House Speaker Greg Stumbo proposes gaming bill with college caveat; continues pitch for extended Mountain Parkway

09/02/2015 12:35 PM

Calling the latest expanded gambling measure “a horse of a different color,” House Speaker Greg Stumbo is detailing how a constitutional amendment can clear the General Assembly.

Stumbo, D-Prestonsburg, said his bill would solve some of the past hurdles associated with expanded gaming bills by limiting the number of casinos in the state to seven — one for each Congressional district and one at-large, mandating that only counties with 55,000 or more people qualify for the casinos and protecting locales with local-option approval.

The legislation would also define where revenue from casinos goes once it hits state coffers. Stumbo’s proposed legislation would split revenue with 40 percent going to elementary and secondary education; 30 percent to postsecondary education; 20 percent to the public retirement systems “or any other public purpose, as the General Assembly may decide”; and 10 percent for the horse-racing industry.

There is one caveat to Stumbo’s bill. Funding for post-secondary education is contingent upon a “physically present students-enrolled” public four-year university in the Appalachian region.

“I don’t know if the University of Pikeville is willing to be merged as a public university anymore,” he said.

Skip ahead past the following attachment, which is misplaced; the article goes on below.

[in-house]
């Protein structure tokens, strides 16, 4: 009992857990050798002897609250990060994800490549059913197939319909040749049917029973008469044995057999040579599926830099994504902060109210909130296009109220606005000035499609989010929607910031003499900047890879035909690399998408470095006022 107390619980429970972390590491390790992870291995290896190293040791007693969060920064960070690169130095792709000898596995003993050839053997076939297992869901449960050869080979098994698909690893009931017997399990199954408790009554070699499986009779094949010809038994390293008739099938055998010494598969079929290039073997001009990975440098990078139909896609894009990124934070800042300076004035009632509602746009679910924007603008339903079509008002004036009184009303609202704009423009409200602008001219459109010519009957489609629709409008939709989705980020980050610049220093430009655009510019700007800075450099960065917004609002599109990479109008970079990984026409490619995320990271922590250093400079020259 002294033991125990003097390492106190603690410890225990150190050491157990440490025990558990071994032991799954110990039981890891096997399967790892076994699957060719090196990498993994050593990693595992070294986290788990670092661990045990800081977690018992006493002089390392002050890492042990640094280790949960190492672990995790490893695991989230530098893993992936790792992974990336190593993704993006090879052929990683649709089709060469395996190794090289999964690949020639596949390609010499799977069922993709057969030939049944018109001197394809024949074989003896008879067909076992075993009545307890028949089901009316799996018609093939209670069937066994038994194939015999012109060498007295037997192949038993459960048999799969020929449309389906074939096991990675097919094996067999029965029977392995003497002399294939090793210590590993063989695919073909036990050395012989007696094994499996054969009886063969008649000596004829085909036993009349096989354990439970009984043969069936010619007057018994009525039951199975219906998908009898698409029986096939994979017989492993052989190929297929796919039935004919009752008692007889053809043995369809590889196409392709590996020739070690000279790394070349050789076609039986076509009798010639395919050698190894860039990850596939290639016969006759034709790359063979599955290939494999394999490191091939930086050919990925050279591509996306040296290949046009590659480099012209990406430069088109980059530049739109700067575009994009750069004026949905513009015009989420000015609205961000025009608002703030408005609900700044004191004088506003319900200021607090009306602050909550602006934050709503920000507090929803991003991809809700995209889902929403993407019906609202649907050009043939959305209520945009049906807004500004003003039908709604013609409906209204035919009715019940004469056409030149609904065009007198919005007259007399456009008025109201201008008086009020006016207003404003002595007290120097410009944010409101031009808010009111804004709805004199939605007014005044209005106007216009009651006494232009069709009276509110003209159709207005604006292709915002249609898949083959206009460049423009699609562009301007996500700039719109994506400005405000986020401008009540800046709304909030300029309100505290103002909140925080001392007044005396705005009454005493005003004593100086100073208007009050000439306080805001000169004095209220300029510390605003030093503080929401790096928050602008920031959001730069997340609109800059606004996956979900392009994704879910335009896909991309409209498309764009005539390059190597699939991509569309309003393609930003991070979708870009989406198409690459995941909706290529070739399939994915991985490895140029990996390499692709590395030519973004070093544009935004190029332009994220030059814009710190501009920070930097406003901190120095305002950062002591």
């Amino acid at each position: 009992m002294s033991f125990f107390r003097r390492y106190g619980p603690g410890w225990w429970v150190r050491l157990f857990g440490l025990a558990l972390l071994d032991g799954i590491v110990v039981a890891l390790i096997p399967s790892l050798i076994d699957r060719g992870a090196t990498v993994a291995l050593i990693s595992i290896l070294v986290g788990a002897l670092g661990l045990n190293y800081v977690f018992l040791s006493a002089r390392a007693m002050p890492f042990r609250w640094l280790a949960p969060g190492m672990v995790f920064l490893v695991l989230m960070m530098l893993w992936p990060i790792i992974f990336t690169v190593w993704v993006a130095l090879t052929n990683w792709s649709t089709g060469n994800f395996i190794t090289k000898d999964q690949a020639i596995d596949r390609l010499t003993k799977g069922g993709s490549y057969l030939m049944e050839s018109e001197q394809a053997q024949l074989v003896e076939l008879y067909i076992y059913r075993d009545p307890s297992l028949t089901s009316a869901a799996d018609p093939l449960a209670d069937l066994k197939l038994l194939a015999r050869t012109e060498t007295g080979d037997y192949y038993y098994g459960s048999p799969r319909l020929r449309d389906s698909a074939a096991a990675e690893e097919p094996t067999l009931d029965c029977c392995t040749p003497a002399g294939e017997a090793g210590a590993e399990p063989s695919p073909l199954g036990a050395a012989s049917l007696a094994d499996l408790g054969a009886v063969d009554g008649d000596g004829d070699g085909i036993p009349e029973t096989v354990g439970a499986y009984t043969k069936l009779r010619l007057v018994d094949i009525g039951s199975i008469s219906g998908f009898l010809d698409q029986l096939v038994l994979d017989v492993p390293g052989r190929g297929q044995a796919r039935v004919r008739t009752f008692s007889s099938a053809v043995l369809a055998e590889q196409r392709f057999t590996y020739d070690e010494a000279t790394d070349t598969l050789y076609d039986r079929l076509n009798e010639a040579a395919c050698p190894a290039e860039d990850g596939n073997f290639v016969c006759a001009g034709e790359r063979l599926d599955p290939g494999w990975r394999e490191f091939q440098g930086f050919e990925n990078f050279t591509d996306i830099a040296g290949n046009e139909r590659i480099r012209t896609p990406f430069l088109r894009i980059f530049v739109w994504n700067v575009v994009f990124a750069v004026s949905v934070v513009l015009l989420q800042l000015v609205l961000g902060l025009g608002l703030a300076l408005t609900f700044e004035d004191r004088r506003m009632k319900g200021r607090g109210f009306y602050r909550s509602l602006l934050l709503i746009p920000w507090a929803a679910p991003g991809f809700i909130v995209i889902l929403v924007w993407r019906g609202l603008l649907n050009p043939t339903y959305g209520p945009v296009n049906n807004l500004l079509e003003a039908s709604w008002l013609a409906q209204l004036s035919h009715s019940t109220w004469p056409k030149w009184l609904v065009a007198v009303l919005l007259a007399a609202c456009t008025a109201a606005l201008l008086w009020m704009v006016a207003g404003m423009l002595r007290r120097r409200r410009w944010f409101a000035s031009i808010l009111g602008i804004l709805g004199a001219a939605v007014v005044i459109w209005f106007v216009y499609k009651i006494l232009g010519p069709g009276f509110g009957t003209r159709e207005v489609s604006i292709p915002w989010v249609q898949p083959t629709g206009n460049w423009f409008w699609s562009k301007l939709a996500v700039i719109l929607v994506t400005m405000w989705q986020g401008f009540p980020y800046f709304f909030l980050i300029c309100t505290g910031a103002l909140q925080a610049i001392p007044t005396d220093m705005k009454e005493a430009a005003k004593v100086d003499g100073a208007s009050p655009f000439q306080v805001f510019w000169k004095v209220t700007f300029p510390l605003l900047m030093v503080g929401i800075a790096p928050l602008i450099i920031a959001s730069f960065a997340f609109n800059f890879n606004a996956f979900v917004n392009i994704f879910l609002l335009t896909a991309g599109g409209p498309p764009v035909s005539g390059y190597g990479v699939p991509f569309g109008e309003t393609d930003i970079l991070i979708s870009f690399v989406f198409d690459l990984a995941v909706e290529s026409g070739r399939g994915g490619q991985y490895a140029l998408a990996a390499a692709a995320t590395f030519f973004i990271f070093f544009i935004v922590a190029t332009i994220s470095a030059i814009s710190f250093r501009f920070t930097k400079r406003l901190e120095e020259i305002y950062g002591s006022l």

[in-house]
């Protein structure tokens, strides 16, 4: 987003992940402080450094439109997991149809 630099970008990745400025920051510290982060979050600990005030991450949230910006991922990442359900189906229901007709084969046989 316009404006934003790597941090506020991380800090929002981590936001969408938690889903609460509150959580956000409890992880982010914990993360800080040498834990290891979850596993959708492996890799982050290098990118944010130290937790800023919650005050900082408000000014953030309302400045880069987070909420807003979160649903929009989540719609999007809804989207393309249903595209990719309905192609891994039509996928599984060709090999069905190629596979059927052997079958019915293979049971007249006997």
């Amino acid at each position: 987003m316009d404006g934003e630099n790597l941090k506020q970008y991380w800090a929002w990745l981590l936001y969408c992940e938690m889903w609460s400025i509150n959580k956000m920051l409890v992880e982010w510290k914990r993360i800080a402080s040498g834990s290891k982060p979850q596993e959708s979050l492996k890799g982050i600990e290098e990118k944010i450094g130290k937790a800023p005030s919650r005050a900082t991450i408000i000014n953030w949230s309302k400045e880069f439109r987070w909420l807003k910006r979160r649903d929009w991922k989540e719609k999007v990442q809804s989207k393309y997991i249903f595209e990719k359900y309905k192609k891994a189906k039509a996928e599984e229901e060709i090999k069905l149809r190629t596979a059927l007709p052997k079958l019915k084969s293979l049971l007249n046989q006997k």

“I do believe that if we’re going to answer the problem, or the plight, of Appalachia we have to do something about getting a four-year college up there,” Stumbo continued. “If you look across the state it’s pretty obvious there’s a great big hole in eastern Kentucky. And it’s pretty obvious that those institutions — Eastern and Morehead — primarily Morehead, that have been assigned to service that area have been absolutely negligent in getting that done.”

In an effort to help the region Stumbo has also proposed expanding the Mountain Parkway into West Virginia.

Stumbo said that expanding the parkway from Prestonsburg, Kentucky to Beckley, West Virginia would make “a tremendous difference in that region.”

The 140 mile extension project is estimated to cost approximately $8 to $10 billion and could be financed via a federal TIGER grant.

The interstate highway could also be partially funded via tolling, Stumbo said.

“We understand that it costs a lot money to build these roads, but there has to be a link to the east,” he said. “We can’t attract manufacturing jobs, because it’s quite simple — we can’t move our product to the east, so why would want to put your company there if you wanted to sell product to someone in the Carolina’s — or someone in Virginia?”

The House Speaker recently traveled to Washington D.C. to discuss the proposal where he met with U.S. Sen. Rand Paul, R-Kentucky; U.S. Rep. Hal Rogers, R-Somerset; and former Lt. Gov. Jerry Abramson who is now the director of the White House’s intergovernmental affairs.

Stumbo said he is currently coordinating schedules to organize a meeting this fall “with counterparts in West Virginia.”


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